The University of Vermont Health Network, along with partners Invitae and LunaPBC, launched a pilot project on November 1, to offer the Genomic DNA Test as part of its clinical care. The test will provide information for 147 genes that are indicators of increased risk for certain diseases including hereditary cancers, cardiovascular conditions, and other medically important disorders for which clinical treatment guidelines are established. The test also screens for carrier status for other diseases.
“Our overall health and longevity are determined about 30% by genetics,” said Debra Leonard, M.D, Ph.D., chair, Pathology and Laboratory Medicine at UVM Health in a press release. “But until now, most of our clinical health care decisions have been made without understanding the differences in each individual’s DNA that could help guide those decisions.”
The Genomic DNA Test will be offered over the next year to 1,000 patients who are over 18 years old, are treated by a UVM Health Network Family Medicine provider, are not pregnant, or the partner of someone who is currently pregnant, and are part of the OneCare Vermont Accountable Care Organization (ACO). The testing will be conducted by Invitae on healthy individuals who opt in to the pilot and will be provided with information about their potential risk of developing diseases like cancer or heart disease based on their genetic make-up, with the potential to adjust their healthcare and lifestyle to help mitigate some of these risks.
“Nearly one-in-six healthy individuals exhibit a genetic variant for which instituting or altering medical management is warranted,” said Robert Nussbaum, M.D., Invitae’s chief medical officer in a prepared statement. “Genetic screening like the Genomic DNA Test in a population health setting can help identify these risk factors so clinicians can better align disease management and prevention strategies for each patient.”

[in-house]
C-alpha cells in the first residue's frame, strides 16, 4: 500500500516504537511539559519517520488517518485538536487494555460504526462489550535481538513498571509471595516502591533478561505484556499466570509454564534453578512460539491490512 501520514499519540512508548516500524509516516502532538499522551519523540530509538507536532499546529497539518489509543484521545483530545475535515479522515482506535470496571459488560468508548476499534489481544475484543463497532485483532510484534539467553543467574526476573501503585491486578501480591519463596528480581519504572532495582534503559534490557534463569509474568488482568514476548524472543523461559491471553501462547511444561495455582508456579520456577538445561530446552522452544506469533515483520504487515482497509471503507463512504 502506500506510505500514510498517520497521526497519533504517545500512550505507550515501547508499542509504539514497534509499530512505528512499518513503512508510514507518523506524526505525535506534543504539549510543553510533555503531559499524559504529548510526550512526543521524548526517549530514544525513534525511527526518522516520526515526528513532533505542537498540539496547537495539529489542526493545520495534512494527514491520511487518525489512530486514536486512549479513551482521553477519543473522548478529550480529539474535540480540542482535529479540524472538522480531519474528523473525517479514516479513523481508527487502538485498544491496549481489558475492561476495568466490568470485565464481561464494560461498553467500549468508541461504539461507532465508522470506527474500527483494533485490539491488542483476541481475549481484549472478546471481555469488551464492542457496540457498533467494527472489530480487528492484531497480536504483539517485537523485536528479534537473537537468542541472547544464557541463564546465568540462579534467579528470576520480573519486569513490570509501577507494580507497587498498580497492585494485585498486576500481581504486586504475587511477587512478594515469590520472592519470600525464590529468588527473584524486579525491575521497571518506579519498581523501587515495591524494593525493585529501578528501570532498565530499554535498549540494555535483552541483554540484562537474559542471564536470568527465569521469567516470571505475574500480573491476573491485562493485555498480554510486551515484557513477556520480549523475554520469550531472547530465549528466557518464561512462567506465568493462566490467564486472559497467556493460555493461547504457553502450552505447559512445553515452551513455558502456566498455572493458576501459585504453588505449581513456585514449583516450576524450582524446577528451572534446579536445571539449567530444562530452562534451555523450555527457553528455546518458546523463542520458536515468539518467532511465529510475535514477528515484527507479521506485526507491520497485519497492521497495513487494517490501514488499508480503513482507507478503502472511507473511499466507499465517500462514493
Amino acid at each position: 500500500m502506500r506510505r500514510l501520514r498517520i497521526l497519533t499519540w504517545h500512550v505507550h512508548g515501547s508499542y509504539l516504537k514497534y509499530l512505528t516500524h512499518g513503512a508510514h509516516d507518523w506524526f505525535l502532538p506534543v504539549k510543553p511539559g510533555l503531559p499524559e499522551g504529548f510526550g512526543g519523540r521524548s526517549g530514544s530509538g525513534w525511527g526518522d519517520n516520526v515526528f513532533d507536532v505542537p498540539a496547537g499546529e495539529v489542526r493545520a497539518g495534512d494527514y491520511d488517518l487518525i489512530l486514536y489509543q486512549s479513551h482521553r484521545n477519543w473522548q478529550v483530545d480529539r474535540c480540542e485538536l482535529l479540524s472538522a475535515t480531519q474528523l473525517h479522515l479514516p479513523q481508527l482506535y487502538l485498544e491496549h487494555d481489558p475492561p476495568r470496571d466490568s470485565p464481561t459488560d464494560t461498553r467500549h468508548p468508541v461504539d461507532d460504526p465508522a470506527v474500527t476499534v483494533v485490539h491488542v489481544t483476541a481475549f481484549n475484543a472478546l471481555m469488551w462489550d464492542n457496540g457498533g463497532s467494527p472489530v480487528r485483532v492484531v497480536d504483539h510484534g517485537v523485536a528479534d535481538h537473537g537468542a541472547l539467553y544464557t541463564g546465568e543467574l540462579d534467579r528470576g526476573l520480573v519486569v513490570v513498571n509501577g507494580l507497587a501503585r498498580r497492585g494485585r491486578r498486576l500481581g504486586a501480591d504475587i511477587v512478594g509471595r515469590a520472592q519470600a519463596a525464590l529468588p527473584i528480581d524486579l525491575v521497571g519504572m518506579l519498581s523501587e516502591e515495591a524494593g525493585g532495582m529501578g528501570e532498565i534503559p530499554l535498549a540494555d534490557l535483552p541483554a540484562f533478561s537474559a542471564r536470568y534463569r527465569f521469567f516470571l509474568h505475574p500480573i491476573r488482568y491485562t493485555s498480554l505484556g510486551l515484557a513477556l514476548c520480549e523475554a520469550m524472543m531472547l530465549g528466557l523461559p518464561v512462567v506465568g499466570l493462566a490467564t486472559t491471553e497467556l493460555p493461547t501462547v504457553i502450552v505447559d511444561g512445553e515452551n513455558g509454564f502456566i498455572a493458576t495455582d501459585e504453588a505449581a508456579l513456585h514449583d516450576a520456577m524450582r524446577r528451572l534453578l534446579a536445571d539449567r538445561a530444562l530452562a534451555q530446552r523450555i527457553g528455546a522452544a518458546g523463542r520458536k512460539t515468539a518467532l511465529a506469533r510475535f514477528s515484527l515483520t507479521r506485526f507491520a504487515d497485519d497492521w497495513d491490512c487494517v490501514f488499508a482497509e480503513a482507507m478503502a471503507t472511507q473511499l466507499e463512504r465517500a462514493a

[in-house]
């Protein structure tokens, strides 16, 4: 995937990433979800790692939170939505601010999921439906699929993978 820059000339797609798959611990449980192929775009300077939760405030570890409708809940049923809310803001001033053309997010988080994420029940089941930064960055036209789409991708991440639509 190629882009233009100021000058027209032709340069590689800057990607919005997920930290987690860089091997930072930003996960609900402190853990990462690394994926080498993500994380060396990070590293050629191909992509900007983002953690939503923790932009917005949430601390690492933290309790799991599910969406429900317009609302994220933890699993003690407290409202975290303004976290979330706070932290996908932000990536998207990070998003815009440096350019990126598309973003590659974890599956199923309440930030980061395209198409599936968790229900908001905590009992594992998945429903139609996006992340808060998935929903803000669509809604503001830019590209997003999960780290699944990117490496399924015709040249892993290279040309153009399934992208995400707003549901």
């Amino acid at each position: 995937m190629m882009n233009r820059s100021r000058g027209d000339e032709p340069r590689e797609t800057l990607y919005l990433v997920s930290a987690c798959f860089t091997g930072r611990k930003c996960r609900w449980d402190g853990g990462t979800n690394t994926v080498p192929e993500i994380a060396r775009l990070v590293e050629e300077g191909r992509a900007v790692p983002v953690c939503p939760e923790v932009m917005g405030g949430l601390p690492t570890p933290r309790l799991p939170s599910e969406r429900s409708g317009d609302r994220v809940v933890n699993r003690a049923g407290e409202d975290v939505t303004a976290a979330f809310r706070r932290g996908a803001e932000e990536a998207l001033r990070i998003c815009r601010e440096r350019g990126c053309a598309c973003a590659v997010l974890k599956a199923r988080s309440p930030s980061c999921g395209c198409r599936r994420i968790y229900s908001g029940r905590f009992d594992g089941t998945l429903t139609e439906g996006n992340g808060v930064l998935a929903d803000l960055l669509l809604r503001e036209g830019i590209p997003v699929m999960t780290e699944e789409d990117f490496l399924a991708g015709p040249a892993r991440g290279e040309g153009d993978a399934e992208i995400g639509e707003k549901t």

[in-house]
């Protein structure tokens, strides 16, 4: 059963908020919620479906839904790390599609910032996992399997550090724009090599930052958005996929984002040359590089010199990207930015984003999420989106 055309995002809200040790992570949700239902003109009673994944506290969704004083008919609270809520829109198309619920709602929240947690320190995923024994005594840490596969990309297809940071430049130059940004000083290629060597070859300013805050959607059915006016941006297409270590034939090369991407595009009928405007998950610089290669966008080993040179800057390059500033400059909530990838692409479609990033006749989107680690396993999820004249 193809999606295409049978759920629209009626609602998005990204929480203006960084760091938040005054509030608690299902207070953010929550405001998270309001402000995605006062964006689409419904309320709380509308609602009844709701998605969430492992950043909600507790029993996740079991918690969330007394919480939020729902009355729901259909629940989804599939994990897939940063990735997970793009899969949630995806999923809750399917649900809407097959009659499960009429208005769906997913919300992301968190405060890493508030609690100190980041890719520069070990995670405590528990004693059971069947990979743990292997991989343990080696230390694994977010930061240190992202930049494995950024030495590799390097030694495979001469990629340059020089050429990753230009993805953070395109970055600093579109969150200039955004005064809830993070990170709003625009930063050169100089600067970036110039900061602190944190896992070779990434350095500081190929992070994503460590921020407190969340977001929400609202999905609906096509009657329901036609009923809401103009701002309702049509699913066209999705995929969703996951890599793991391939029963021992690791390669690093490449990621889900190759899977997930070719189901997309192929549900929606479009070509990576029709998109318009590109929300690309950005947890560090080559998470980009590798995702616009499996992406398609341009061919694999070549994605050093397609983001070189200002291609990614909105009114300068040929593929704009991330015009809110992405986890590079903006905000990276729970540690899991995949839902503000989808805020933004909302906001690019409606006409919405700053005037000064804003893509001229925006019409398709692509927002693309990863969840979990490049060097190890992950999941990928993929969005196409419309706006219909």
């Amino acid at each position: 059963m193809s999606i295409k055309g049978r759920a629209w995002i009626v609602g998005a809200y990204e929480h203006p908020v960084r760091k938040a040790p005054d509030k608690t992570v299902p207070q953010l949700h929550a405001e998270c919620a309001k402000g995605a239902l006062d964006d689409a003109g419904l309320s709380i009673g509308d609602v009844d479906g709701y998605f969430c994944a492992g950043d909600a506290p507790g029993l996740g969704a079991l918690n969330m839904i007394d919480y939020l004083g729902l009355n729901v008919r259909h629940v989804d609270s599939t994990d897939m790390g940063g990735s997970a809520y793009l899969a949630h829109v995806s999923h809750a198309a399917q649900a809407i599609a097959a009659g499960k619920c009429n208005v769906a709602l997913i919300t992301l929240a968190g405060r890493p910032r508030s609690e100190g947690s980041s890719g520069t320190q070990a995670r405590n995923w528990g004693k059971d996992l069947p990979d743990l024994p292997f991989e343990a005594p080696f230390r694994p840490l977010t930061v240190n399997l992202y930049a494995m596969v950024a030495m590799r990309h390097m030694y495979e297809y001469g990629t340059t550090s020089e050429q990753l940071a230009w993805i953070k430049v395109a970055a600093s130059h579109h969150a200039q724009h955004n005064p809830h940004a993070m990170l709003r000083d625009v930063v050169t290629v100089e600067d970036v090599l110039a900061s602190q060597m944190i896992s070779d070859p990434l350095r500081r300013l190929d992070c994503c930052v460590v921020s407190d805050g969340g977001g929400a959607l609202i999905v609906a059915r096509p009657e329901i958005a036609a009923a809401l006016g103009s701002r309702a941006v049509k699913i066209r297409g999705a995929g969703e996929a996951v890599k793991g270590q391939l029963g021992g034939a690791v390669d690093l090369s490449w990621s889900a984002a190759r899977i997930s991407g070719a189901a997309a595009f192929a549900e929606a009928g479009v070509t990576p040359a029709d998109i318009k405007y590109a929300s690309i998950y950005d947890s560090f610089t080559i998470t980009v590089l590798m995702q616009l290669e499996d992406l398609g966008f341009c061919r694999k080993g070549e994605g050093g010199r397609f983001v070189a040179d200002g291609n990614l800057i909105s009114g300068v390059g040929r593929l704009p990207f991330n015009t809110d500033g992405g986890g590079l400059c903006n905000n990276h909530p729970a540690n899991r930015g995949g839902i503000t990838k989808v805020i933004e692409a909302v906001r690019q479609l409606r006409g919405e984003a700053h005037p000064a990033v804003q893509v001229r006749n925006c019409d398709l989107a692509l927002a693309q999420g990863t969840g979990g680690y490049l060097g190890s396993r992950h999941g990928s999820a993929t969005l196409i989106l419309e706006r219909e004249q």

The test and any pre- and post-test genetic counseling services will be provided to pilot project participants at no charge and results will become a part of each patient’s medical record and available to the patient and all of his or her healthcare providers.
In addition to providing patient-specific information that can help determine health and wellness decisions, patient genomic data can also be used in for broader research applications that are helping to unravel the genetic basis for a number of diseases.
Patients who are interested in making their data available for research purposes can share their data through LunaDNA, the sharing platform of pilot project partner LunaPBC. Patients who choose to share their data with researchers will become shareholders in LunaPBC, a public benefit corporation owned by the individuals who provide their genomic data to the company. Data provided by LunaDNA to researchers I de-identified to protect the privacy of its member-owners. In the future the patients will also be able to share—and receive additional LunaPBC share for—lifestyle, nutrition and environmental data.
“Vermonters who choose to share their genomic data for research will play a leading role in the advancement of precision medicine,” said Dawn Barry, LunaPBC president and co-founder. “This effort puts patients first to create a virtuous cycle for research that doesn’t sacrifice patients’ control or privacy. We are proud to bring our values as a public benefit corporation and community-owned platform to this partnership.”
According to UVM Health, the pilot program, run through the ACO is a step toward moving to a value-based healthcare system.
“Vermont and other states are moving away from ‘fee-for-service’ health care and toward a system that emphasizes prevention, keeping people healthy, and treating illness at its earliest stages,” Leonard said. “Integrating genetic risks into clinical care will help patients and providers in their decision-making.”